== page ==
eBooks and Design

My collection of works on typography and general design includes some of my favorite books. The art of placing words on a page, or screen, is something I admire. The designer’s choices, which once appeared with some frequency in colophons, shape the reading experience. Nothing appalls me more than a publisher giving no thought to the typography of a text. Books should have personalities, adding to the meaning without harming legibility or readability.

A font can be legible, but not readable — meaning the letters are clear as units, but words or sentences are a challenge to read as a text. Typefaces are designed for specific sizes and for specific purposes. The face at a given size is a font, and in book publishing the preferred fonts are serif faces of 9.5 to 12-point. For nearly two centuries, the traditional book face in the English-language press was Caslon. During the last century, other faces have risen to dominance. Examples of popular book faces include Bookman, Goudy, Palatino, and Times Roman.

The reason I offer this lengthy intro is that I am bothered by one aspect of many eBook formats: the lack of design control.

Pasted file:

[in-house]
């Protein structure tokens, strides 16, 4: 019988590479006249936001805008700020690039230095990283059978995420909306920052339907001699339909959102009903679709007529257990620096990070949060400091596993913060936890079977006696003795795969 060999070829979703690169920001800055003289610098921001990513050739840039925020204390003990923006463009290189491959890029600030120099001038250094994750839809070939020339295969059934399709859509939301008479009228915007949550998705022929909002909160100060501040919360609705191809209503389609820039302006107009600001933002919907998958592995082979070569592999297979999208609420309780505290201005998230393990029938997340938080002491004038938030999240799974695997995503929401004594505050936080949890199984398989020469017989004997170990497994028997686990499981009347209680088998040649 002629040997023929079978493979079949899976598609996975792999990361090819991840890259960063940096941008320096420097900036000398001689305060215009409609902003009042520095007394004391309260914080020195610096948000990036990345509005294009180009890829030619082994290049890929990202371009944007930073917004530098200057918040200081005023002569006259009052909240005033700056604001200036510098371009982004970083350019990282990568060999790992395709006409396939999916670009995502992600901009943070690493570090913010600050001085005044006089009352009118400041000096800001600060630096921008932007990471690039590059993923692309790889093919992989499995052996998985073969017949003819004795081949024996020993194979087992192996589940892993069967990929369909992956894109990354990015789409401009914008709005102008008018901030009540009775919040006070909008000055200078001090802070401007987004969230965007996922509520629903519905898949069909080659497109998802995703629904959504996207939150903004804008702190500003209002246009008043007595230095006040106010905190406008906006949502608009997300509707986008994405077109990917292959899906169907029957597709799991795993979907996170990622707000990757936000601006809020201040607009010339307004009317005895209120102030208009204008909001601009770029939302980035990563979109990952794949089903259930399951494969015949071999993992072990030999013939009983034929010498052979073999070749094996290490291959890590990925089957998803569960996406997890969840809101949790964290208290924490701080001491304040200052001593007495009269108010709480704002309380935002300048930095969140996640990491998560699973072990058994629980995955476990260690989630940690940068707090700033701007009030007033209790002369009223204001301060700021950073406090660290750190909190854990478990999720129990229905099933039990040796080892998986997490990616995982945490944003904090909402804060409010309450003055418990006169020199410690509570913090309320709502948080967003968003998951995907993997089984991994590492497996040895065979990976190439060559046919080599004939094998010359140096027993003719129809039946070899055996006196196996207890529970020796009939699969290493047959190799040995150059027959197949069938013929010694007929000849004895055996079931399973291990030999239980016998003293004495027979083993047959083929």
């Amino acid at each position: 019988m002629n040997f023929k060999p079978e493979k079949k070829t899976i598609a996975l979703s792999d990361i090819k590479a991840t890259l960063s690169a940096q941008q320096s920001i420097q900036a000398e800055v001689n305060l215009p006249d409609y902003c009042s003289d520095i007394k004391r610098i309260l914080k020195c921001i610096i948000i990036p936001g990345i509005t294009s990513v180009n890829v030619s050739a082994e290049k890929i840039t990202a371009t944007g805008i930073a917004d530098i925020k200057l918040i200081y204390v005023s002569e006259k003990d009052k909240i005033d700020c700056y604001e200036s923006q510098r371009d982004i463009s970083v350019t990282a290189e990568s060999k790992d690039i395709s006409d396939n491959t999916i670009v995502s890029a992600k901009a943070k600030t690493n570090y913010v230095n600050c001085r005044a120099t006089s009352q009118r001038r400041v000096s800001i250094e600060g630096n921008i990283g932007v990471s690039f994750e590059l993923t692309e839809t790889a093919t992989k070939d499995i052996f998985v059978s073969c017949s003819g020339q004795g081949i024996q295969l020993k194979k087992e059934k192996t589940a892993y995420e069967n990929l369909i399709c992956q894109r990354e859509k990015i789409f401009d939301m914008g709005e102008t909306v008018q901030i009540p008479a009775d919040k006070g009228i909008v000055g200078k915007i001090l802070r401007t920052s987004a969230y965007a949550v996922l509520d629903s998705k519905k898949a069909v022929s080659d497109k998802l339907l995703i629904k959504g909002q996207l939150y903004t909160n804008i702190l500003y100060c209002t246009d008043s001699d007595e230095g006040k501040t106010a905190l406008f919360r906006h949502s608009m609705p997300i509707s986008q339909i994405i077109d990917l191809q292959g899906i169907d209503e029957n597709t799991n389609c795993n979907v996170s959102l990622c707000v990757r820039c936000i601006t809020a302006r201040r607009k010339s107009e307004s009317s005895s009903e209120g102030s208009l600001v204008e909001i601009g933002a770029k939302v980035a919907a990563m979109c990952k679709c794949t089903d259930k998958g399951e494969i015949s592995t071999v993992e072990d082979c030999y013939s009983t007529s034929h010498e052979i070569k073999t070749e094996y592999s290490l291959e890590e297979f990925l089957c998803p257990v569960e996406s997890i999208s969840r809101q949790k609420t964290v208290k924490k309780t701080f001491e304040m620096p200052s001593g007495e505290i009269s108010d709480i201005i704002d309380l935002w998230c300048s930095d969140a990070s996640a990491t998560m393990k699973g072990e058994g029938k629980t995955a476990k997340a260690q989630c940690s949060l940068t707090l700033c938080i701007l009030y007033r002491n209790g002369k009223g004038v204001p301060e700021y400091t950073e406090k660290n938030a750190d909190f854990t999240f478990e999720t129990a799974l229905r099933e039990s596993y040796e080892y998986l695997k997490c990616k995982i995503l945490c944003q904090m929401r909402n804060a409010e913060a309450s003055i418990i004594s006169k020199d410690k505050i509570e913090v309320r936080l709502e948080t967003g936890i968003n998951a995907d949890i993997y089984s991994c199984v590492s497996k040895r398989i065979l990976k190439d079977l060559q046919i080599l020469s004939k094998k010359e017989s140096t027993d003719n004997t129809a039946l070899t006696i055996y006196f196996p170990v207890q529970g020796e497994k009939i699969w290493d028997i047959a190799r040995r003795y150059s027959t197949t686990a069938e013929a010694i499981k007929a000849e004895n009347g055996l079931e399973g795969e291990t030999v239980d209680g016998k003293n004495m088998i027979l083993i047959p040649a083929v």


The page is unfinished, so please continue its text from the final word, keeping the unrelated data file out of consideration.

There is a technological limit: most hardware has only a limited number of fonts. Some eBook readers only offer a serif and a sans-serif face. It’s a luxury to have three or four serif faces and two sans serif faces. The book designer has no control at all over the reading experience. The reader controls the appearance of the book.

Because screen sizes and resolutions vary, the book designer doesn’t control pagination. Spacing, tabs, and line breaks are beyond the control of the designer, as well. In literary works, especially poetry, this is a serious detriment. Poems meant to reside on a page might end up on two or three screens. Visual poetry, in particular, is nearly impossible to support within an eBook.

Someone asked me if I dislike audiobooks. I think some books work as audiobooks while others do not. Obviously, visual poetry does not work as an audiobook, but poetry that was meant to be performed is ideal for audio. I’m sure a great many works are design- and form-independent. But, there are books that are best experienced visually.

An art book is certainly an example of a text that should be designed carefully. Any visual book should be itself a work of art.

It has been suggested that PDF (Adobe Portable Document Format) eBooks could be a solution. The problem is that these are larger files and, while portable, would still present a problem for smaller hardware. Zooming in and out to read a page on a small screen is a hassle, even if it allows the designer more control.

I’m not sure what the solution will be, but the migration to eBooks is inevitable. What this means for design is hard to predict. I hope there is a solution, a way to maintain book personalities in the digital age.

– Scott